The whole affair started as an exercise in grave robbing.
In late December 1977, forensic anthropologist Dr. Bill Bass was called in to consult when the disturbed grave of Confederate officer Lieutenant Colonel William Shy was discovered. The grave was dug down three or four feet, but, most shockingly, there was a headless body in a sitting position on top of the antiquated cast-iron coffin, dressed in what appeared to be a tuxedo jacket.
In his role as Tennessee’s forensic anthropologist, Dr. Bass did an initial examination of the body on site. It was in an advanced state of decay and partially disarticulated, but some of the remaining flesh was still pink and many of the joints were still intact. He collected the remains, recovering everything but the head, feet and one hand, which was not unexpected in an outdoor burial where animal scavenging is common.
However, when the remains were removed from the grave, the team working the investigation found a large hole in the top of the coffin, approximately one-foot by two-feet in diameter, made by the grave robbers with a pick axe or a shovel. Hanging upside down over the pit and using a flashlight, Dr. Bass peered into the hole and found precisely what he expected in an 1864 burial – nothing. From other Civil War era burials in the area, he knew that more than 100 years in Tennessee’s damp conditions would break down a corpse completely, even the bones, leaving nothing but the layer of goo he found inside Colonel Shy’s coffin.
After cleaning and examining the bones, Dr. Bass concluded that the extra body in the grave was that of a male in his mid-to-late twenties who originally stood between five-foot-nine and six feet tall. There was no obvious indication of what had killed the man, but he estimated the time since death to be between two and six months. As to his presence in another man’s grave, the team postulated that the grave robbers had opened the grave to remove any valuable grave goods they could find, and were in the process of secreting a body when they were interrupted and fled.
And then some strange facts started to surface.
In the new year, when the local sheriff’s deputy and the coroner went back to excavate the grave further, they found the skull inside the coffin. It appeared that the grave robbers had been interrupted in attempting to stuff the victim into the coffin, dislodging the head. The cause of death was no longer a mystery – huge gunshot entry and exit wounds had shattered the skull into seventeen pieces. But, curiously, the dead man had clearly never been to a dentist and had significant, untreated cavities.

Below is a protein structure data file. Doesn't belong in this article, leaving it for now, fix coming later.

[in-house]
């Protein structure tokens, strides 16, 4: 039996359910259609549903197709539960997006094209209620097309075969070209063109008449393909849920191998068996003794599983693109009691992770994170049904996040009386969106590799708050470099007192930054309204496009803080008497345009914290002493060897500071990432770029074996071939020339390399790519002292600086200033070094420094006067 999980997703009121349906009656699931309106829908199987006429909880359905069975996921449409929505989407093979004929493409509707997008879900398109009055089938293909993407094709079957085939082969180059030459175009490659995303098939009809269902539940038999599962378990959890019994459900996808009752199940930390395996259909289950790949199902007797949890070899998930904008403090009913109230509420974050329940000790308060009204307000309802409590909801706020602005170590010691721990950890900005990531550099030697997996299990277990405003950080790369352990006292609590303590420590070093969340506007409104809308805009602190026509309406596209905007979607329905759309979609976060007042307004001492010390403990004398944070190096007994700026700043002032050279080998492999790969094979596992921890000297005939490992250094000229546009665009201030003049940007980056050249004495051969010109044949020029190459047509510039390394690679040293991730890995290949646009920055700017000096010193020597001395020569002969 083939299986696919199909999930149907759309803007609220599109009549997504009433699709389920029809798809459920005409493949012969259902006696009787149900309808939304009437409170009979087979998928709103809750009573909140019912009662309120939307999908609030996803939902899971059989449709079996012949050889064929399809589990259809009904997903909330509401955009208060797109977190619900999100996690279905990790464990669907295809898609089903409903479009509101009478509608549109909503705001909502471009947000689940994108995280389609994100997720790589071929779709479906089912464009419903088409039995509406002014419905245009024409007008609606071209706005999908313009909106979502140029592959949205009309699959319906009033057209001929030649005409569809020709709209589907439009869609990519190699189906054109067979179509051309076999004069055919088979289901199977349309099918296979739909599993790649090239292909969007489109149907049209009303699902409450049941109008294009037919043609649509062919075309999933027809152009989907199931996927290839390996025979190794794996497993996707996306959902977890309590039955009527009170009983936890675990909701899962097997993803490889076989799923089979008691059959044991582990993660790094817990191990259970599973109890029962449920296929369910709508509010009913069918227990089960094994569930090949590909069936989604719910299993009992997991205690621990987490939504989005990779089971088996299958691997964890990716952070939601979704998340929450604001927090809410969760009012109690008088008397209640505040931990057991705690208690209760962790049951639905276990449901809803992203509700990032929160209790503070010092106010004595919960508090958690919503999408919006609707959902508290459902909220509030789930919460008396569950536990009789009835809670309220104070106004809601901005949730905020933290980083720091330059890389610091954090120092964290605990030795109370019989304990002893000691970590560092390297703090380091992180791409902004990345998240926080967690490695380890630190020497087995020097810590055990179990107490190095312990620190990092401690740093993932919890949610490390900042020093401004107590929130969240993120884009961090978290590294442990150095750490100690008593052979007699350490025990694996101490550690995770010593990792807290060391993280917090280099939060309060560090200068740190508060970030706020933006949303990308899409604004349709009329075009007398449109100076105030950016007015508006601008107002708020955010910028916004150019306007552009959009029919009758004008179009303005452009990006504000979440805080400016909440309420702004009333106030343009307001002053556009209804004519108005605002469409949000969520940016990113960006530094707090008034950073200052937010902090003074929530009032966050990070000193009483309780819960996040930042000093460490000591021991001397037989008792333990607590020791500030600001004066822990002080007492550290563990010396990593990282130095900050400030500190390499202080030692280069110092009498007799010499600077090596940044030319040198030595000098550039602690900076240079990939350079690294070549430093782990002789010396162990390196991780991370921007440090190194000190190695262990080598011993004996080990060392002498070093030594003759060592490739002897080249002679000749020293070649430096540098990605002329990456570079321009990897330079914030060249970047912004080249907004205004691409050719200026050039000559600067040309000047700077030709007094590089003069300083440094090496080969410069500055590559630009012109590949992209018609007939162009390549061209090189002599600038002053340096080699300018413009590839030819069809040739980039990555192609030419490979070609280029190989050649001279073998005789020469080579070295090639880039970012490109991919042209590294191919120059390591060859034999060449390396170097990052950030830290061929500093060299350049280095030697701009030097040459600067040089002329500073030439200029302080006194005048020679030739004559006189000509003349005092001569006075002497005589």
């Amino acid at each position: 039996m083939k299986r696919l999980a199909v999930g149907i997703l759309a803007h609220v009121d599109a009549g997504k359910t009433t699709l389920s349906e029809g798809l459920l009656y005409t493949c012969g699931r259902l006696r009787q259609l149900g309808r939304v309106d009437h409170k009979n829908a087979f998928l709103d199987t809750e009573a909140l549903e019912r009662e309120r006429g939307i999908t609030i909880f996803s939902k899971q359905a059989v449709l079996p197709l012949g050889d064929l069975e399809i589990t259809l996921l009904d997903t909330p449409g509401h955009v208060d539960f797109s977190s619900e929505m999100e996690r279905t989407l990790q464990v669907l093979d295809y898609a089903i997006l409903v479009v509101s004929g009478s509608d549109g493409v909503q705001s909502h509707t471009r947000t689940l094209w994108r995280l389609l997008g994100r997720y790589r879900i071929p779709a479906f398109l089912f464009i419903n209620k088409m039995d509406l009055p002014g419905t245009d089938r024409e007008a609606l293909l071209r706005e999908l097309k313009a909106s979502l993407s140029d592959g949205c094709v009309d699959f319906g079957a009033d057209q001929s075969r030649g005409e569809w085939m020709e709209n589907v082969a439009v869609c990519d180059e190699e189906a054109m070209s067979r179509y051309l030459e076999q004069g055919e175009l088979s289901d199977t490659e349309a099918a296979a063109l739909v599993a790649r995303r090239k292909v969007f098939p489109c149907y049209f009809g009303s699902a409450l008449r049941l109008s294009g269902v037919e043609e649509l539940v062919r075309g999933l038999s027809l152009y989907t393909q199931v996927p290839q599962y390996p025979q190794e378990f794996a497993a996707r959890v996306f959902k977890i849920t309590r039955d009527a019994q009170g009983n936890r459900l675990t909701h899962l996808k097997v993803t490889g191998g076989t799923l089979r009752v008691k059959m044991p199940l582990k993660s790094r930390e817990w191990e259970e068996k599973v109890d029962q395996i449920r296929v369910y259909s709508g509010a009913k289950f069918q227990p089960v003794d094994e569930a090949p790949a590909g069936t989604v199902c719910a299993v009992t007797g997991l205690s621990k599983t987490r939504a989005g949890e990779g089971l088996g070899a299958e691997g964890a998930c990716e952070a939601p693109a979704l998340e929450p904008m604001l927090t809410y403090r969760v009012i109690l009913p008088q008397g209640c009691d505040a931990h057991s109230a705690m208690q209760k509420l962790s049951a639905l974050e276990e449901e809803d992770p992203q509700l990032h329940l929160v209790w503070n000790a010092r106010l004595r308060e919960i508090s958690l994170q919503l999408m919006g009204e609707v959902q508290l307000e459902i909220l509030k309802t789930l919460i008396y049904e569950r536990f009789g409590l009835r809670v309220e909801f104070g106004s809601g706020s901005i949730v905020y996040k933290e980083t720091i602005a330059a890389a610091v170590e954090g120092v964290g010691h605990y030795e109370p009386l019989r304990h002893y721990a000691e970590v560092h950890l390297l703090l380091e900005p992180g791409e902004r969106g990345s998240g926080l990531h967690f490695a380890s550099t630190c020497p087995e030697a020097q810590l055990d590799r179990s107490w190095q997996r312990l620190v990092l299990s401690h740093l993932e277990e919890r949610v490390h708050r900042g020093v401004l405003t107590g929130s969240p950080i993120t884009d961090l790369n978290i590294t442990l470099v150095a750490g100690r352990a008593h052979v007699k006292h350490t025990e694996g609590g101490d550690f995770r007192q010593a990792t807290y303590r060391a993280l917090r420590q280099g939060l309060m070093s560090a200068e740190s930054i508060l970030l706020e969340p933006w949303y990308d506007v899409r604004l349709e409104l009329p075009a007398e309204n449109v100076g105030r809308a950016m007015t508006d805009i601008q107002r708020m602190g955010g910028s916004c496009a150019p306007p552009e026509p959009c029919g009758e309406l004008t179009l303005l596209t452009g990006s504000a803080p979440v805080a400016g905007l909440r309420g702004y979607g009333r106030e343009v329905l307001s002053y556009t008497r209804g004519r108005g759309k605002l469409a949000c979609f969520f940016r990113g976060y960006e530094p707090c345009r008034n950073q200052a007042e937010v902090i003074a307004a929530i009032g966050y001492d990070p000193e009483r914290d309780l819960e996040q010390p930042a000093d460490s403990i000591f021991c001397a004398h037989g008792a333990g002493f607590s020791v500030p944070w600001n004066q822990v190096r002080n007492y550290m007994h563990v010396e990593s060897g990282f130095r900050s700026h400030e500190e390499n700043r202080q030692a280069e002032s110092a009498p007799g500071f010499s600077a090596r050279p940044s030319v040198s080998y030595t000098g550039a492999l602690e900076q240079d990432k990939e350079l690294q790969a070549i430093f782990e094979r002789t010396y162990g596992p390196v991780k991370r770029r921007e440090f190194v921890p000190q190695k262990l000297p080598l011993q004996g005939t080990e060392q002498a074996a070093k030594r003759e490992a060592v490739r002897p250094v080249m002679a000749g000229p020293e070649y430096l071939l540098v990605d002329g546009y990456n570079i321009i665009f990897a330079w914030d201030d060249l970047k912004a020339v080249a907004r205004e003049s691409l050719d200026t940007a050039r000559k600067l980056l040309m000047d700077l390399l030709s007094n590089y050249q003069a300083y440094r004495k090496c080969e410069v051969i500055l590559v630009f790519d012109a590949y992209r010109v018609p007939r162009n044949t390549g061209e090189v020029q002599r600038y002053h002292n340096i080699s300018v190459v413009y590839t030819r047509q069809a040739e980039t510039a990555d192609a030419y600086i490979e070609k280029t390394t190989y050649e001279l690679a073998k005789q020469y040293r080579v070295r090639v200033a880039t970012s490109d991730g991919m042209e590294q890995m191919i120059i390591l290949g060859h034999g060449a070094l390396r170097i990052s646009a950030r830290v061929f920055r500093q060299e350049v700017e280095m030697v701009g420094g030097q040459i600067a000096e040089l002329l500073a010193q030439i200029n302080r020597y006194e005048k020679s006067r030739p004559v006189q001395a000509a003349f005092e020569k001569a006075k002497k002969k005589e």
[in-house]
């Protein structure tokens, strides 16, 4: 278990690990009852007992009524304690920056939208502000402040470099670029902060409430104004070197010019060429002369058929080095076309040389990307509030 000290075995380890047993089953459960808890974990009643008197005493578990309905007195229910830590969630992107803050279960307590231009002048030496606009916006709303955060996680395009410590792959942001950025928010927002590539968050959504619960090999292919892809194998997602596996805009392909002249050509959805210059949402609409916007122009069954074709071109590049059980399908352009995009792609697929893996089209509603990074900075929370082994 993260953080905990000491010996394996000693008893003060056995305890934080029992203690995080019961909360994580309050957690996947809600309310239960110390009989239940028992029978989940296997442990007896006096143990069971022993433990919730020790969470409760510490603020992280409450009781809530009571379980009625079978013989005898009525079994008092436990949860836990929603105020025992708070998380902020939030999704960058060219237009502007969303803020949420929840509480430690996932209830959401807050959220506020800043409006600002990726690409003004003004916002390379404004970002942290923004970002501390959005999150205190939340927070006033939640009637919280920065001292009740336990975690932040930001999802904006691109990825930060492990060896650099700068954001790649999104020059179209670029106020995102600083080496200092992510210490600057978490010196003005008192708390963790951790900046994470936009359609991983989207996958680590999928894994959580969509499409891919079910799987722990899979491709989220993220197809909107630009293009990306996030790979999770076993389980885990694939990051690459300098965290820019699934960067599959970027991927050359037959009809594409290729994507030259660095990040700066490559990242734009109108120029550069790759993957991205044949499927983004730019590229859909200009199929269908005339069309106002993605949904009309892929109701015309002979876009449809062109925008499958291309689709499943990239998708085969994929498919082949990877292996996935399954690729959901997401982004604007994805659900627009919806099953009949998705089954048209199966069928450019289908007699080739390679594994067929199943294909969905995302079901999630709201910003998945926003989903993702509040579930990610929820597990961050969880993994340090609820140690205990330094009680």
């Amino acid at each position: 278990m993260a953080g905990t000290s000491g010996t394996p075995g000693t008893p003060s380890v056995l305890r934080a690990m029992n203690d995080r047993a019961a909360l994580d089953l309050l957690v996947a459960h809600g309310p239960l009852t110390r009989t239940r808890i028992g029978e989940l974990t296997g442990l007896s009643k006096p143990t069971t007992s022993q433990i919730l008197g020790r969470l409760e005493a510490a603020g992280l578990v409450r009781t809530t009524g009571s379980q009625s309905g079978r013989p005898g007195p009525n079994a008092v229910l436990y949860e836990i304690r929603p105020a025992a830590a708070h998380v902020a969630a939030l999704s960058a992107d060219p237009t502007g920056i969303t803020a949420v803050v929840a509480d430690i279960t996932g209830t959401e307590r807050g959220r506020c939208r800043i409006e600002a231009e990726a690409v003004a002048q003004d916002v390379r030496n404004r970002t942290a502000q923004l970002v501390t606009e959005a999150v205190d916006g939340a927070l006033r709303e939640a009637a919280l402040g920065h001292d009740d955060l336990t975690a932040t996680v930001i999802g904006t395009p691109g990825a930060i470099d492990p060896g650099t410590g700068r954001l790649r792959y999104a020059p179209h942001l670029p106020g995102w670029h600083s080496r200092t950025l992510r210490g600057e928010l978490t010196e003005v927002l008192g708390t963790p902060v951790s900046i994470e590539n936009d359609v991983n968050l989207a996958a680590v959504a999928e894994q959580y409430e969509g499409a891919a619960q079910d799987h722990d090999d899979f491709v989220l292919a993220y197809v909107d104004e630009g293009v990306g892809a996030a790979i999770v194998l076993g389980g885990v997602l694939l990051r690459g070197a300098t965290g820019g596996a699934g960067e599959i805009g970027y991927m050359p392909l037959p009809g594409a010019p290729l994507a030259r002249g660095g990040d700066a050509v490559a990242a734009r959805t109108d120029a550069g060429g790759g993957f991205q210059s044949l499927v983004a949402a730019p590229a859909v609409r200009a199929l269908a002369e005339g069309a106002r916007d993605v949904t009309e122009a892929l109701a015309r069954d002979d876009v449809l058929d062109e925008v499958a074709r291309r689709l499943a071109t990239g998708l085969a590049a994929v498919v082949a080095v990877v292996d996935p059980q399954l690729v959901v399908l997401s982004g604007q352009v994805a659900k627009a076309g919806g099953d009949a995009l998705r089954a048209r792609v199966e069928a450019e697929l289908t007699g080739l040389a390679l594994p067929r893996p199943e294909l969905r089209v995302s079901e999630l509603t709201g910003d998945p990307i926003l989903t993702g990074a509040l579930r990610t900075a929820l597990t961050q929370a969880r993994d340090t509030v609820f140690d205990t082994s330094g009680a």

When the state crime lab examined the clothes, they found that they were simply made from only natural fibers and were completely without labels. The pants were also an odd style, lacing up the sides. A technician called Dr. Bass, expressing some concern about the items, but the scientist was already one step ahead.
He wasn’t sure how it could be, but he was beginning to suspect that the body in the grave hadn’t been added by the grave robbers, but instead was Colonel Shy’s disturbed body, having lost his head after being pulled from the coffin. It was a known fact that Colonel Shy, 26 at the time of his death, was killed when he was shot at point blank range with a .58 caliber ball. The remains being those of Colonel Shy would explain the lack of modern dental work as well as the clothing artifacts, but how could a body that appeared to be less than a year dead be that of a fallen war hero, nearly 113 years in the grave?
In retrospect, the reasons were quite clear. Although, it was a rarity at the time, Colonel Shy’s body had been embalmed as befitting a man of his wealth and social status, and had been buried in his best suit, the same suit he is seen wearing in the portrait above. Also, the coffin was made of cast iron, and was so sturdy that it not only kept all moisture from the body, but it also kept out the insect life and oxygen that would have rapidly progressed the decomposition process.
The miscalculation was a watershed moment in Dr. Bass’ career. He’d been a forensic scientist for over twenty years at that point, but neither he nor anyone else in the field knew enough about human decomposition to accurately estimate time since death. He made the decision then and there to address that lack of knowledge.
In 1981, Dr. Bass opened the University of Tennessee’s Anthropology Research Facility (more commonly known as the Body Farm) and the world of forensic science was irrevocably changed for the better. Next week, we’re going to delve deeper into the Body Farm and how it’s been a crucial part of forensics and crime solving from the moment it took in its very first research subject.